A peek at your Instagram in the summer likely showed snapshots of Italy — candy-colored homes stacked atop seaside cliffs, tables of aperol spritzes, and other imagery of the dolce vita. “Today in Italy, we have this boom in terms of tourism that is unbelievable,” Carlo Messina, CEO of Italy’s biggest bank Intesa SanPaolo.
One gin brand is trying to capture the essence of the Italian coast by capturing botanicals like bergamot, lavender, and rosemary in a bottle of gin — ingredients found lining the scenic streets and azure shores of the Italian Riviera. Instead of a standard tall bottle, Portofino Dry Gin opted for a short, blue-hued bottle more reminiscent of a vintage perfume bottle. For home drinkers, it’s a liquid nod to Liguria.
“The idea of Portofino Dry Gin was born from the desire to convey the effortless beauty and glamorous history of Portofino,” says Chris Egger, co-founder of the brand and a Portofino native. “We’re passionate about this magical place, and we wanted a gin that celebrated the people, landscapes, and nostalgia of the Dolce Vita era.”
That feeling comes through in the spirit; expressive, floral, sunsoaked and kissed with citrus. It’s suave and sippable on its own, but shines in Negronis and other spirit-forward gin drinks.
The brand was founded in 2019 by Egger and Ruggero Raymo as an ode to the Italian Riviera and Portofino. The gin brand went on to launch in the United States two years later.
While the gin category is historically linked to London, the spirits category has strong Italian ties. “The history of gin is strongly tied to Italy,” says Egger. “In fact, gin’s oldest iteration is thought to come from our country.” In the 11th century, Salerno monks would mix juniper berries with spirits to add flavor and cut the harshness.
So brands like Portofino are looking to revive those roots, creating a gin with a highly Italian lean. All botanicals, including rosemary, marjoram, rose, and iris, are handpicked from the hills above Portofino, where Raymo’s family has lived for generations. Raymo and Egger note that the microclimate in the region allows botanicals to bloom year-round, allowing for a constant source of ingredients.
Of course, gins like these work well in Italy’s strong cocktail heritage — think drinks like Negronis, Sbagliatos, and Aperol Spritzes that are Italian in name and nature and are a strong part of Italian culture.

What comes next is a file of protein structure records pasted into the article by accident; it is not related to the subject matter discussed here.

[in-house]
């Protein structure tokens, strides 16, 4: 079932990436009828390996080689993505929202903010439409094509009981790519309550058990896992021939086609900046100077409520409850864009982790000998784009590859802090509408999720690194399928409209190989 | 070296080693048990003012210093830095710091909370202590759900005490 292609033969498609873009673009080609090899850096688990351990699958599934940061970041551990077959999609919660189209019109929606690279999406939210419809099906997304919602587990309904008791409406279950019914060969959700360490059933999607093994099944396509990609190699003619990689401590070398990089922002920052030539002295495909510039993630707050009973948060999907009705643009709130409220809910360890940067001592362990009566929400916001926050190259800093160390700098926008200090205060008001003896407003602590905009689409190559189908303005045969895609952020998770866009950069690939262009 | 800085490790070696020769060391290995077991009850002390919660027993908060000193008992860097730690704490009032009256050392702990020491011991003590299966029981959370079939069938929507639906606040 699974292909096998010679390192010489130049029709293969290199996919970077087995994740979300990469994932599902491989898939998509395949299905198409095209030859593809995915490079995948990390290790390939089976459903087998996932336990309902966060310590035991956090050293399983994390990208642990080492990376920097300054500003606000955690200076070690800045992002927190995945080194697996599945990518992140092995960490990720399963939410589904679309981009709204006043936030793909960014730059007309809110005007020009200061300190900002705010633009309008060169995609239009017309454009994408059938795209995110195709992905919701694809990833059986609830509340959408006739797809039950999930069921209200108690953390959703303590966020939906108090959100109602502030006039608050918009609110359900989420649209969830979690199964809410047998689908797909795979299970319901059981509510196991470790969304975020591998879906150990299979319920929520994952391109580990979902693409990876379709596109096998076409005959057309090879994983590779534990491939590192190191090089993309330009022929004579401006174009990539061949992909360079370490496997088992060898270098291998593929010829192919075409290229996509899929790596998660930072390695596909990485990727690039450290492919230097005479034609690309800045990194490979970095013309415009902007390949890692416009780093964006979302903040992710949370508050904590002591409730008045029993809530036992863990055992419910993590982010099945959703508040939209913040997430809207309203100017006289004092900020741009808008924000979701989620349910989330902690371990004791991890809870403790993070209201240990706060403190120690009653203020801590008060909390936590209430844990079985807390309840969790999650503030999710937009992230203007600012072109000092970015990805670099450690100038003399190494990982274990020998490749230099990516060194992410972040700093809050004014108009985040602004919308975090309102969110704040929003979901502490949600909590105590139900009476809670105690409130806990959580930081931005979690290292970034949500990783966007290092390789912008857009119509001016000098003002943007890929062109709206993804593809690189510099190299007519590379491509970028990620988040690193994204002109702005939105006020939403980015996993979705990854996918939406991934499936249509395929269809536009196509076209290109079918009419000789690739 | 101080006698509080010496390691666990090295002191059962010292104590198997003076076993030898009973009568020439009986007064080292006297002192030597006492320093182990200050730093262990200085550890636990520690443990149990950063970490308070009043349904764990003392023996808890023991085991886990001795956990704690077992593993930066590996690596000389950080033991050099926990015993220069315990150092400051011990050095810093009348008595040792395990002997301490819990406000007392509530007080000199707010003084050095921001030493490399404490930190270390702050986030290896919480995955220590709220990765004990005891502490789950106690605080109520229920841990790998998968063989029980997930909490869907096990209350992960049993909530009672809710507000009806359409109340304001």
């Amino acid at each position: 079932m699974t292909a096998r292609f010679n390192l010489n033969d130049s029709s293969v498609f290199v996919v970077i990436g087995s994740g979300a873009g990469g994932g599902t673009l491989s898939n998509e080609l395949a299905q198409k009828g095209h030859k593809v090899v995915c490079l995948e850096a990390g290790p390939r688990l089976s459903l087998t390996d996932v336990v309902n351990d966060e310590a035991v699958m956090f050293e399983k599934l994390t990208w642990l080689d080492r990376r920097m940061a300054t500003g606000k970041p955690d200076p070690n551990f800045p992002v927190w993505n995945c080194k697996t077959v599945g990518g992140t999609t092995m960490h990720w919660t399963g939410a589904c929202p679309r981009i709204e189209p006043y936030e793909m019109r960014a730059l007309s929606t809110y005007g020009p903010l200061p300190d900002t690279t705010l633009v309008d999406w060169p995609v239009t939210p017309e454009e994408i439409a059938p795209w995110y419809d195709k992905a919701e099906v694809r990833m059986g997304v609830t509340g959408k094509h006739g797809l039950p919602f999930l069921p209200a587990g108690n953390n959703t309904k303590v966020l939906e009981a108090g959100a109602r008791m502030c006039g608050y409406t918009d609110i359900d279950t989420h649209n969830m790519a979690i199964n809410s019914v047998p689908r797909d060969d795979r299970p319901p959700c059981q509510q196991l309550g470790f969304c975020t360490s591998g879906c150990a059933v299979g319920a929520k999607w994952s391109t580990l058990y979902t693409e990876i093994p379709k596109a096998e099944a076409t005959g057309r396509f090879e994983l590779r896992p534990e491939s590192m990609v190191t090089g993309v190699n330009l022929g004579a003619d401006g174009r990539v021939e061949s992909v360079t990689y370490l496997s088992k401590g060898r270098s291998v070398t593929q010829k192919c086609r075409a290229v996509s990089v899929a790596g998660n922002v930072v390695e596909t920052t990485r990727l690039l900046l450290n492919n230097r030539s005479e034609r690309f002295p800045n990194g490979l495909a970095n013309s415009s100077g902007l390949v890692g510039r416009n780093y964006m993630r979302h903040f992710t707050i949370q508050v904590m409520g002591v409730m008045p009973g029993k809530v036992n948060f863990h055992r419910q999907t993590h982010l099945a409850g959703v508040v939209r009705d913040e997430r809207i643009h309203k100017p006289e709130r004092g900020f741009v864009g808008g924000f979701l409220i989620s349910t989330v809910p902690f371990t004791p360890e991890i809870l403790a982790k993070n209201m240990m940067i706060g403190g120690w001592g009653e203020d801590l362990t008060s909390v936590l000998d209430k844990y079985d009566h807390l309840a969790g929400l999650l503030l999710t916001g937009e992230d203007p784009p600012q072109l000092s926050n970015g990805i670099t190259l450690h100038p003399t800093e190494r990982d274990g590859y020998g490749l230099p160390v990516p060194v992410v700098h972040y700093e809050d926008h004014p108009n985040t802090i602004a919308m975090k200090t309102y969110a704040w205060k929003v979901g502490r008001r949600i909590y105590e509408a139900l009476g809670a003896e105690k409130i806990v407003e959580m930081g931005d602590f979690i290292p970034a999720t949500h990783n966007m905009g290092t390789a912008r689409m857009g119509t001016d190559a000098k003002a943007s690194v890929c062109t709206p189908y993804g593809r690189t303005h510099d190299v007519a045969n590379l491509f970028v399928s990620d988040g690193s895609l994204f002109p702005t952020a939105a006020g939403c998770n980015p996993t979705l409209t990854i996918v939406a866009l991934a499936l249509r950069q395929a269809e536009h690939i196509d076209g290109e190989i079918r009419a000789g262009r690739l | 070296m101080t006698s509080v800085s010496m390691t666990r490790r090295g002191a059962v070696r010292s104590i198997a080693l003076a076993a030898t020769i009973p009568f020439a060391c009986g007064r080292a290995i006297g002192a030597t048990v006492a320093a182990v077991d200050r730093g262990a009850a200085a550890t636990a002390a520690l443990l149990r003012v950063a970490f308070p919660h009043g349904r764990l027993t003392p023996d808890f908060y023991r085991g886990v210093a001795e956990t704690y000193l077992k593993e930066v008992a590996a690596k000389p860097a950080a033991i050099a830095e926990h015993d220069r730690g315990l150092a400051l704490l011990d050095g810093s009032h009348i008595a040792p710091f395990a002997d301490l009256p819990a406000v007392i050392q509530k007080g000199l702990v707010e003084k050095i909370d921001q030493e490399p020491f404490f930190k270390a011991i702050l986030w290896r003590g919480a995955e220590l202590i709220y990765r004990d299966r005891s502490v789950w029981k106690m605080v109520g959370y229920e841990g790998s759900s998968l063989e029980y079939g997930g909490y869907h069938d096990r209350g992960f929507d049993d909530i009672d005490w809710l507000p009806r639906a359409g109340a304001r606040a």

Portofino Dry Gin is distilled at Distilleria Quaglia, a local Piedmont producer of vermouths, grappa, and amari. The finished product is bottled in a short, square bottle with painted Portofino houses dotting the bottle. “The square shape of our bottle is inspired by vintage perfume containers and its color represents the turquoise-blue crystal waters of the Ligurian coast,” says Egger. Three bottles placed together — a good excuse to order another — will puzzle together a panorama of pastel houses.
“We wanted the design of our bottle and the name of our gin to be easily recognizable, both for someone who has already visited Portofino and for those who dream of traveling there one day,” says Egger. “We find this distinctiveness certainly helps generate curiosity from someone discovering our gin for the first time.”
And it certainly seems to — creative makers are selling lamps and string lights made from empty Portofino bottles. For those looking to further bring the Ligurian Riviera home, Portofino Dry Gin sells straw and linen travel bags with My Style Bags, shimmering cocktail glasses with Marioluca Giusti, and swimsuits with MC2.
Gin is an excellent way to explore an area. Consider how you make the spirit — you take local botanicals, fruits, herbs, and spices, process them with water (also often sourced from the same land that birthed the botanicals), and turn it into a spirit that sips with a surprising sense of place.
There are new world gins that shine a light on California botanicals, foraged Canadian nettles and spruce tips, or odder ingredients — pickle gins, coconut gins, and gins flavored with Shiraz. There are bramble-driven gins from England and Japanese gins made with sakura blossoms. As such, gin sales have boomed — the US gin market is expected to grow to $13.72 billion in 2023.